Beyond the autism spectrum, Brian Varghese Pradeep and Basil Joseph Varghese showcase their art at the ongoing Krithi Literature festival

Amid the noise and activity that the Krithi International Festival of Literature and Knowledge is, sits a bright, cheerful stall whose shelves are lined with vibrant paintings. Birds, animals, still life…it is a kaleidoscope of colours. These are the works of Brian Varghese Pradeep and Basil Joseph Varghese who are autistic.

At the stall are their mothers Anita Pradeep and Sara Joseph, Brian and Basil’s mothers respectively, each wearing a button buddy announcing whose team they are in—Sara’s says ‘Team Basil’ and Anita’s ‘Team Brian’. They take turns at the stall, “the exposure is great and encouraging for the boys,” they say. Being at Krithi is important and not something they expected. “We were not sure if we would get a stall, but we thought we would make enquiries anyway,” says Anita. Sara and Anita are grateful to the Autism Club (Ernakulam) for their support and encouragement.

Sara and she see this as an opportunity to showcase their sons’ talents. Not only did the organisers agree, but also offered the space free of cost. Brian is 26 years-old and Basil is 22, they are students of graphic designing (certificate courses) at Vidya Niketan College; Basil is learning Photoshop while Brian has completed Photoshop and Corel Draw, and is now learning Illustrator. Their works have been part of an outreach programme of the KMB 2018, ‘Outsider Art’, an event for those with autism. They have also been part of shows in Delhi and Bengaluru. The artists have individualistic styles of painting and self expression.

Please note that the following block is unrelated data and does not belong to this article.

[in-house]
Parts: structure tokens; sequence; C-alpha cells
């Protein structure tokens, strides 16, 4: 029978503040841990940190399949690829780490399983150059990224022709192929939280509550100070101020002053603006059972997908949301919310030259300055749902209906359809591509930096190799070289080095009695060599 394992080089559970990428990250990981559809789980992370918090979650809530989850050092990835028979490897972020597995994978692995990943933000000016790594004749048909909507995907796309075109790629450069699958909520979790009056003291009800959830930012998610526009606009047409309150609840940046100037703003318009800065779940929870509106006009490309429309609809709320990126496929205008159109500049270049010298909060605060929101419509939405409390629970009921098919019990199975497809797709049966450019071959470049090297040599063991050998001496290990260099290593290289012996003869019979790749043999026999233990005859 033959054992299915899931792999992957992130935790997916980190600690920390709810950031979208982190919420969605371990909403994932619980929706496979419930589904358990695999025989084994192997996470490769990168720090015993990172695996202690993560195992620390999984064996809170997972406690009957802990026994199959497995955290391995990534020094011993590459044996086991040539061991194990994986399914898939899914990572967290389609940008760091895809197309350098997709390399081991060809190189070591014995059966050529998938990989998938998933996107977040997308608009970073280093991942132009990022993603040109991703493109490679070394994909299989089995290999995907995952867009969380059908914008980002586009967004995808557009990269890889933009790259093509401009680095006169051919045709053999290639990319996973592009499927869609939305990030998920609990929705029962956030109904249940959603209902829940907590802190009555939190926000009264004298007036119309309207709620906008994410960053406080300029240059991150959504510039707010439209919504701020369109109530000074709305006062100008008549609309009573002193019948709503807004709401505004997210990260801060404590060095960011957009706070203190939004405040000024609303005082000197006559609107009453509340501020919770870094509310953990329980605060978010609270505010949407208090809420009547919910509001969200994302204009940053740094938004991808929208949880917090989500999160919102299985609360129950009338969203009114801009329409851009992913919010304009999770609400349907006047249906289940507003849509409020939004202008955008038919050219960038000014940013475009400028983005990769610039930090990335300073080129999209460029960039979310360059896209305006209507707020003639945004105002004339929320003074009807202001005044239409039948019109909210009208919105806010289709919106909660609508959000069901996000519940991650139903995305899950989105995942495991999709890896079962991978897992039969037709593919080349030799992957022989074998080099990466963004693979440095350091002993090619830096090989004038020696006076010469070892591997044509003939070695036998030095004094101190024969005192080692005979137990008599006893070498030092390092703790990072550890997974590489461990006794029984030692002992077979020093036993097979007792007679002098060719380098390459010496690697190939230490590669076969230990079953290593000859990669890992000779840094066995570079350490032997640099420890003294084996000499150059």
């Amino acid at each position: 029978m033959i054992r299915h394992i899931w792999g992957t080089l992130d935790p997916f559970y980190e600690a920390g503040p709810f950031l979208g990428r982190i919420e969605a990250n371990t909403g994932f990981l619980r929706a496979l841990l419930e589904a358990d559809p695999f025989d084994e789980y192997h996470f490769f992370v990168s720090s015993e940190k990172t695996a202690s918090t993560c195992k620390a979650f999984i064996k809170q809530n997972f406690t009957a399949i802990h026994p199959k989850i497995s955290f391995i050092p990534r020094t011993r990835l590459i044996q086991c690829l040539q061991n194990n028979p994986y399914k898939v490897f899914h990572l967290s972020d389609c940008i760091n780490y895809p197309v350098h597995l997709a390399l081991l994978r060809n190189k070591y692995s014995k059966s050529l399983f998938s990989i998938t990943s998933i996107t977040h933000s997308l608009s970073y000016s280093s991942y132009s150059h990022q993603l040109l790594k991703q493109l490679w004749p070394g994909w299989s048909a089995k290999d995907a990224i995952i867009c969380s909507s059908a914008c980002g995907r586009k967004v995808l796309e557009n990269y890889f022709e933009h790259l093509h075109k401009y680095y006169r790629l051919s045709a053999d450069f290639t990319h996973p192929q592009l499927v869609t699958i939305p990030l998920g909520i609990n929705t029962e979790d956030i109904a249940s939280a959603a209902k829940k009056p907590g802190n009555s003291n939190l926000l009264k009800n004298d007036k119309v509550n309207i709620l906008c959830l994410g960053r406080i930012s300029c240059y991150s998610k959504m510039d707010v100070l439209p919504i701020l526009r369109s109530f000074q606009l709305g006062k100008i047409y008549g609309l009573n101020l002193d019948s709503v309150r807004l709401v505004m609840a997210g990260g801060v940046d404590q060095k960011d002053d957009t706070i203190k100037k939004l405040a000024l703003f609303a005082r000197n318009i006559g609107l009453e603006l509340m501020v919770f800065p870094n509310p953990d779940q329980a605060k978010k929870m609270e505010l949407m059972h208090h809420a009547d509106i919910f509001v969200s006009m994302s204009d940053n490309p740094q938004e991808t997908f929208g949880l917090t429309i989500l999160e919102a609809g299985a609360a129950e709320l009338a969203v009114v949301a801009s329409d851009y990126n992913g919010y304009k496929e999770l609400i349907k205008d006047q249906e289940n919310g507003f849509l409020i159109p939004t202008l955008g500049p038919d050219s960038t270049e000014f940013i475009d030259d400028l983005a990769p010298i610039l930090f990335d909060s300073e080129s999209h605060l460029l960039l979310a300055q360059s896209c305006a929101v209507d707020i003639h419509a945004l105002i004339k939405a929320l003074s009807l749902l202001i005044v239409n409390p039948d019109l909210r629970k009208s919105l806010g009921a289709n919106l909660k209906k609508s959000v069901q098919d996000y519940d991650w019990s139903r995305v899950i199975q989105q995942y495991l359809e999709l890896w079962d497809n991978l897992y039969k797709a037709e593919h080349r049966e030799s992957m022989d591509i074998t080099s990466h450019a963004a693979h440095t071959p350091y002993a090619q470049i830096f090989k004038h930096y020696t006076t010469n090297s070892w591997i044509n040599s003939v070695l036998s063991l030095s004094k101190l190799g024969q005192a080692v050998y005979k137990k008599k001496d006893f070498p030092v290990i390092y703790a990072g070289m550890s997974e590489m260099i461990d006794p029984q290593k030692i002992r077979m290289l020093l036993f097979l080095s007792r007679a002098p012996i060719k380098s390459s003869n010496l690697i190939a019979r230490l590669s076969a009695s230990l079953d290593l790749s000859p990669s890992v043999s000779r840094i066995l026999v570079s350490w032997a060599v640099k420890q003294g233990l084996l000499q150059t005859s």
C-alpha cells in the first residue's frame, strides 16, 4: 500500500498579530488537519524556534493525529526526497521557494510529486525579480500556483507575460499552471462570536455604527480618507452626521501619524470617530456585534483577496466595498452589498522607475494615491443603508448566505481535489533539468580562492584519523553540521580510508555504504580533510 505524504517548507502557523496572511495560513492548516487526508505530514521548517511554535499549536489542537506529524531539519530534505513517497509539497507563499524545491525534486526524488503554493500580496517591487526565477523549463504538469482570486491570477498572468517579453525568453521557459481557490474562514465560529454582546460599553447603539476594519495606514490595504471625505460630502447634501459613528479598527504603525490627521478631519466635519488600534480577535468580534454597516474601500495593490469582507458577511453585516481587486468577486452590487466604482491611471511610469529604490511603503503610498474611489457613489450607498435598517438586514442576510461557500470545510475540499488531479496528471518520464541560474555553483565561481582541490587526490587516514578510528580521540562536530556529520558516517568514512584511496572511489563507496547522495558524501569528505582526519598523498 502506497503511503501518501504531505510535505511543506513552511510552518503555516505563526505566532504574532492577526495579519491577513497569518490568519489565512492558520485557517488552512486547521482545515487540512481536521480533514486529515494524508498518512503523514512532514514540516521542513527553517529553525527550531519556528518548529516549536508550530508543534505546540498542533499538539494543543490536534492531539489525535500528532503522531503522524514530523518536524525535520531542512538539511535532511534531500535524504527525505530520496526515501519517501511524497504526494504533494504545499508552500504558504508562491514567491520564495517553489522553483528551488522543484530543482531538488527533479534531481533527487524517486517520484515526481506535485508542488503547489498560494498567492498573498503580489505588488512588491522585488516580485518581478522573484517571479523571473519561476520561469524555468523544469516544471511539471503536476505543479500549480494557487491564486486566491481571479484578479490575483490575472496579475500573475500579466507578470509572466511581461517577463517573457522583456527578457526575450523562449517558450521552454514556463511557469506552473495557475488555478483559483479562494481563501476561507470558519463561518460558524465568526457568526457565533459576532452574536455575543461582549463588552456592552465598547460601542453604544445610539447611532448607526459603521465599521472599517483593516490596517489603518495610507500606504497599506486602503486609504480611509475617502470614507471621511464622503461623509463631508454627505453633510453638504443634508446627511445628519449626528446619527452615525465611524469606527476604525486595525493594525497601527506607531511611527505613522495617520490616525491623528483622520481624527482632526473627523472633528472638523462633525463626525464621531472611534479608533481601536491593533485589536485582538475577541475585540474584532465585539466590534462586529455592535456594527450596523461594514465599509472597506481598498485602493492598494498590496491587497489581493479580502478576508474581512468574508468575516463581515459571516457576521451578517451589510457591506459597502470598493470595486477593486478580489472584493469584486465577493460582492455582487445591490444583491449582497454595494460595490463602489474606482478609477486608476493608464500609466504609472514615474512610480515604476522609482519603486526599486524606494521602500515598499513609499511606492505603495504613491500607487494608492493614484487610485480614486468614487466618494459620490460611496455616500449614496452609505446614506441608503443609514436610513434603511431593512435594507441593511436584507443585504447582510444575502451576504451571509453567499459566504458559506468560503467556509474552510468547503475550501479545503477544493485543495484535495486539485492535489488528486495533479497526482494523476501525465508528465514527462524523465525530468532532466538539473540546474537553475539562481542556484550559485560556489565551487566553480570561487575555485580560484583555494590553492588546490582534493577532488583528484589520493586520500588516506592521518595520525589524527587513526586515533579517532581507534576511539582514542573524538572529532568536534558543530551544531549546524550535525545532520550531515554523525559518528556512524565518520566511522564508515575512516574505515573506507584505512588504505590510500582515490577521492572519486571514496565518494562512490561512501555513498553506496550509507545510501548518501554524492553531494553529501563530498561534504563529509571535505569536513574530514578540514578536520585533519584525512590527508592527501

Sara says Basil clicks photographs of something that catches his eye and later draws them— not as replicas but as interpretation of what he has seen. Brian on the other hand is drawn to what he sees around himself — fruits, flowers, and birds. “We have now given him a sketch book so that he can draw other things like the scenery, we want him to explore new things,” Anita says. Brian and Basil share an art teacher Ashil Antony, who teaches them art at their homes.

Ashil is proud of his students, in fact Brian and Basil are his favourites. “They are more sincere and committed than any of my other students.” Ashil, who works at Wallframes as artist, is a Master of Fine Arts (MFA) from the RLV College of Fine Arts, Tripunithura; he has been teaching for the last 10 years. Basil remembers the exact year Ashil started teaching him, “He says 2013. I still remember initially how he used to wait for me. In fact he used to constantly call me asking when I would reach.” His students both are developing their individual styles, palettes and colour schemes. “Basil is very enthusiastic, is now creating his signature style. Brian too is, he is completely silent during the art classes. He doesn’t utter a word until lessons are done, the minute I say classes (twice a week) are over he starts talking,” Ashil says.

Krithi International Festival of Literature and Knowledge concludes on February 16.

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